# Polar curve The elliptic curve E : 4Y2Z = X3 − XZ2 in blue, and its polar curve (E) : 4Y2 = 2.7X2 − 2XZ − 0.9Z2 for the point Q = (0.9, 0) in red. The black lines show the tangents to E at the intersection points of E and its first polar with respect to Q meeting at Q.

In algebraic geometry, the first polar, or simply polar of an algebraic plane curve C of degree n with respect to a point Q is an algebraic curve of degree n−1 which contains every point of C whose tangent line passes through Q. It is used to investigate the relationship between the curve and its dual, for example in the derivation of the Plücker formulas.

## Definition

Let C be defined in homogeneous coordinates by f(x, y, z) = 0 where f is a homogeneous polynomial of degree n, and let the homogeneous coordinates of Q be (abc). Define the operator

$\Delta _{Q}=a{\partial \over \partial x}+b{\partial \over \partial y}+c{\partial \over \partial z}.$

Then ΔQf is a homogeneous polynomial of degree n−1 and ΔQf(x, y, z) = 0 defines a curve of degree n−1 called the first polar of C with respect of Q.

If P=(pqr) is a non-singular point on the curve C then the equation of the tangent at P is

$x{\partial f \over \partial x}(p,q,r)+y{\partial f \over \partial y}(p,q,r)+z{\partial f \over \partial z}(p,q,r)=0.$

In particular, P is on the intersection of C and its first polar with respect to Q if and only if Q is on the tangent to C at P. For a double point of C, the partial derivatives of f are all 0 so the first polar contains these points as well.

## Class of a curve

The class of C may be defined as the number of tangents that may be drawn to C from a point not on C (counting multiplicities and including imaginary tangents). Each of these tangents touches C at one of the points of intersection of C and the first polar, and by Bézout's theorem there are at most n(n−1) of these. This puts an upper bound of n(n−1) on the class of a curve of degree n. The class may be computed exactly by counting the number and type of singular points on C (see Plücker formula).

## Higher polars

The p-th polar of a C for a natural number p is defined as ΔQpf(x, y, z) = 0. This is a curve of degree np. When p is n−1 the p-th polar is a line called the polar line of C with respect to Q. Similarly, when p is n−2 the curve is called the polar conic of C.

Using Taylor series in several variables and exploiting homogeneity, fap, λbq, λcr) can be expanded in two ways as

$\mu ^{n}f(p,q,r)+\lambda \mu ^{n-1}\Delta _{Q}f(p,q,r)+{\frac {1}{2}}\lambda ^{2}\mu ^{n-2}\Delta _{Q}^{2}f(p,q,r)+\dots$

and

$\lambda ^{n}f(a,b,c)+\mu \lambda ^{n-1}\Delta _{P}f(a,b,c)+{\frac {1}{2}}\mu ^{2}\lambda ^{n-2}\Delta _{P}^{2}f(a,b,c)+\dots .$

Comparing coefficients of λpμnp shows that

${\frac {1}{p!}}\Delta _{Q}^{p}f(p,q,r)={\frac {1}{(n-p)!}}\Delta _{P}^{n-p}f(a,b,c).$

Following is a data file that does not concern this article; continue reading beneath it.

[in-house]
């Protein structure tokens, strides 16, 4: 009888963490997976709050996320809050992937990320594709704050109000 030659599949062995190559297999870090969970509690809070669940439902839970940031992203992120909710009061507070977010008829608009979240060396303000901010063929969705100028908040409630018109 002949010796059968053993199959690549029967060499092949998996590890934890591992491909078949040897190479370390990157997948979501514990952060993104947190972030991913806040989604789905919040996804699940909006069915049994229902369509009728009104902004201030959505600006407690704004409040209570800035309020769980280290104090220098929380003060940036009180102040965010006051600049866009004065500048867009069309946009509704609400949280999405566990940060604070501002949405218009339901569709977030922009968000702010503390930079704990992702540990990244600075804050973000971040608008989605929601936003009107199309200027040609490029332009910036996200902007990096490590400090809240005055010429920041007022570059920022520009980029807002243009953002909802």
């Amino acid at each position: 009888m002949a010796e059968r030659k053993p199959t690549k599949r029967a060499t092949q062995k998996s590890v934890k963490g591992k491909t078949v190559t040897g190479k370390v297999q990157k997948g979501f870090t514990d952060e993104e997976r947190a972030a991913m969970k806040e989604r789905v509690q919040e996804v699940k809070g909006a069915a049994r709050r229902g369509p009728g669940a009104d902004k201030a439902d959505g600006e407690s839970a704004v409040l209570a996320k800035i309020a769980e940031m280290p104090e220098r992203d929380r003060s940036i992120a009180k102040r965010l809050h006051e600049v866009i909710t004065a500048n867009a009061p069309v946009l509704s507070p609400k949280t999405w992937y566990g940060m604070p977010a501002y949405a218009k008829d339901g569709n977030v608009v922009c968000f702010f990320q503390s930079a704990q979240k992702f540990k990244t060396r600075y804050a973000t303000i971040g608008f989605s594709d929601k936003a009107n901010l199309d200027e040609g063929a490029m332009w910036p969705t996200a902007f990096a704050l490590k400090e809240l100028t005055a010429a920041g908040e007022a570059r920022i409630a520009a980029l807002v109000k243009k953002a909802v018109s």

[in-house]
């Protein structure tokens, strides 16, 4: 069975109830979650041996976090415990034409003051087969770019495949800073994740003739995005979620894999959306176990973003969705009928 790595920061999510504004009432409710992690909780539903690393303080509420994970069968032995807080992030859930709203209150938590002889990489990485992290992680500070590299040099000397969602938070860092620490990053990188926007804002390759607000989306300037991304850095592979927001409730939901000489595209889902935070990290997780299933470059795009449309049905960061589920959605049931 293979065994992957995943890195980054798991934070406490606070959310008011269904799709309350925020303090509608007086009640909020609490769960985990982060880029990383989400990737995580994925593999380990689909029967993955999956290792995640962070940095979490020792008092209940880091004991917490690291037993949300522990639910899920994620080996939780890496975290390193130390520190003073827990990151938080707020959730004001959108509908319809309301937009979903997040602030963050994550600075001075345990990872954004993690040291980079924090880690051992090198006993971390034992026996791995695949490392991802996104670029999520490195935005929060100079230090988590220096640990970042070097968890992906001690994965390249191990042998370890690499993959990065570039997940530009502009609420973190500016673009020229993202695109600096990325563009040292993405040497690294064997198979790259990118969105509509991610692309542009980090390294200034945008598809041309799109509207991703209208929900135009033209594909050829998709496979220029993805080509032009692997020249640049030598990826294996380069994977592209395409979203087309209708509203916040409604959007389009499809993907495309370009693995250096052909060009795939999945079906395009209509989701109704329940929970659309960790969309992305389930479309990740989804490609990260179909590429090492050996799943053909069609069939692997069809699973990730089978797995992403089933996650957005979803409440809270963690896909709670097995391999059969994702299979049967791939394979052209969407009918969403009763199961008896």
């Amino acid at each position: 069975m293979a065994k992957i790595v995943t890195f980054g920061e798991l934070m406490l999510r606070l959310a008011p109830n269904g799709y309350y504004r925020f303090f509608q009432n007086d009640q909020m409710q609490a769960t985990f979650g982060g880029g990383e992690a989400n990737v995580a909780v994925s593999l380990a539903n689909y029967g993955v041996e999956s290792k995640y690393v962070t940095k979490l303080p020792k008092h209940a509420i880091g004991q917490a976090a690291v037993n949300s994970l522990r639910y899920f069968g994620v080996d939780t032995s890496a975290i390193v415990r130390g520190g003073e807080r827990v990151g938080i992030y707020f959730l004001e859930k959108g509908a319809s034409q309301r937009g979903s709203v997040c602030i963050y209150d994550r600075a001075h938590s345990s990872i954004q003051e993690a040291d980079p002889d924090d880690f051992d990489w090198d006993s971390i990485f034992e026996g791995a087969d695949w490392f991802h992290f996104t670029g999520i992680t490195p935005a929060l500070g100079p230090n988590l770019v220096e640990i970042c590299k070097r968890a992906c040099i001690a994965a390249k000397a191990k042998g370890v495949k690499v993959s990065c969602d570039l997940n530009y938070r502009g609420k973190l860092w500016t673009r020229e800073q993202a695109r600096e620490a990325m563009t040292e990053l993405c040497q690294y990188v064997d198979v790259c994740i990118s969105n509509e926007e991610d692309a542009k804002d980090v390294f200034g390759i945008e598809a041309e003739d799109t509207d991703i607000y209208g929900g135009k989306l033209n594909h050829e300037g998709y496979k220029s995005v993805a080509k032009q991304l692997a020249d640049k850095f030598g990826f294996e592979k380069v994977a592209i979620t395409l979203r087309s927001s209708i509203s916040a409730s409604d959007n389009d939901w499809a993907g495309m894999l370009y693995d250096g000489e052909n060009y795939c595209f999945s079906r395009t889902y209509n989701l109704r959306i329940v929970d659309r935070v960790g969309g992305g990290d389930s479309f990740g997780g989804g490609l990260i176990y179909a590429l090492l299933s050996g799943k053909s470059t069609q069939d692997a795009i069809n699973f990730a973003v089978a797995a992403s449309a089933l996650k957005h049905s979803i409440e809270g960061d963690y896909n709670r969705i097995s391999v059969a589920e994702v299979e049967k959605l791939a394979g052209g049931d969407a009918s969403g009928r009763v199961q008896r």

In particular, the p-th polar of C with respect to Q is the locus of points P so that the (np)-th polar of C with respect to P passes through Q.

## Poles

If the polar line of C with respect to a point Q is a line L, then Q is said to be a pole of L. A given line has (n−1)2 poles (counting multiplicities etc.) where n is the degree of C. To see this, pick two points P and Q on L. The locus of points whose polar lines pass through P is the first polar of P and this is a curve of degree n1. Similarly, the locus of points whose polar lines pass through Q is the first polar of Q and this is also a curve of degree n1. The polar line of a point is L if and only if it contains both P and Q, so the poles of L are exactly the points of intersection of the two first polars. By Bézout's theorem these curves have (n−1)2 points of intersection and these are the poles of L.

## The Hessian

For a given point Q=(abc), the polar conic is the locus of points P so that Q is on the second polar of P. In other words, the equation of the polar conic is

$\Delta _{(x,y,z)}^{2}f(a,b,c)=x^{2}{\partial ^{2}f \over \partial x^{2}}(a,b,c)+2xy{\partial ^{2}f \over \partial x\partial y}(a,b,c)+\dots =0.$

The conic is degenerate if and only if the determinant of the Hessian of f,

$H(f)={\begin{bmatrix}{\frac {\partial ^{2}f}{\partial x^{2}}}&{\frac {\partial ^{2}f}{\partial x\,\partial y}}&{\frac {\partial ^{2}f}{\partial x\,\partial z}}\\\\{\frac {\partial ^{2}f}{\partial y\,\partial x}}&{\frac {\partial ^{2}f}{\partial y^{2}}}&{\frac {\partial ^{2}f}{\partial y\,\partial z}}\\\\{\frac {\partial ^{2}f}{\partial z\,\partial x}}&{\frac {\partial ^{2}f}{\partial z\,\partial y}}&{\frac {\partial ^{2}f}{\partial z^{2}}}\end{bmatrix}},$

vanishes. Therefore, the equation |H(f)|=0 defines a curve, the locus of points whose polar conics are degenerate, of degree 3(n2) called the Hessian curve of C.